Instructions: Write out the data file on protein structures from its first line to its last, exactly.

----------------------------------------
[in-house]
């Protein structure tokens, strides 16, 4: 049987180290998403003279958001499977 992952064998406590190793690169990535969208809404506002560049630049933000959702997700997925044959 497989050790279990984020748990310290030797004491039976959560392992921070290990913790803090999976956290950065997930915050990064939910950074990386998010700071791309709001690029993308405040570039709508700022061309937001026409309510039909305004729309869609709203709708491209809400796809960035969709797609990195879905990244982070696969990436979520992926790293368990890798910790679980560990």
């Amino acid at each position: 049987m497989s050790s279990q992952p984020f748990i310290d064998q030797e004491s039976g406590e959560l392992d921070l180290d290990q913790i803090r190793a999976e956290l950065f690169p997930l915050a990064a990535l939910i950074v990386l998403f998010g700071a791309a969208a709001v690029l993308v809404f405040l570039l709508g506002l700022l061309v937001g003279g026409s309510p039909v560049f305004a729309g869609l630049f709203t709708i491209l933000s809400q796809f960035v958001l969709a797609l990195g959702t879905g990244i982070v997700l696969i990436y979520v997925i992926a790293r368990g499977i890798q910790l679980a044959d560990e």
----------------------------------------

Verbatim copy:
[in-house]
């Protein structure tokens, strides 16, 4: 049987180290998403003279958001499977 992952064998406590190793690169990535969208809404506002560049630049933000959702997700997925044959 497989050790279990984020748990310290030797004491039976959560392992921070290990913790803090999976956290950065997930915050990064939910950074990386998010700071791309709001690029993308405040570039709508700022061309937001026409309510039909305004729309869609709203709708491209809400796809960035969709797609990195879905990244982070696969990436979520992926790293368990890798910790679980560990």
């Amino acid at each position: 049987m497989s050790s279990q992952p984020f748990i310290d064998q030797e004491s039976g406590e959560l392992d921070l180290d290990q913790i803090r190793a999976e956290l950065f690169p997930l915050a990064a990535l939910i950074v990386l998403f998010g700071a791309a969208a709001v690029l993308v809404f405040l570039l709508g506002l700022l061309v937001g003279g026409s309510p039909v560049f305004a729309g869609l630049f709203t709708i491209l933000s809400q796809f960035v958001l969709a797609l990195g959702t879905g990244i982070v997700l696969i990436y979520v997925i992926a790293r368990g499977i890798q910790l679980a044959d560990e």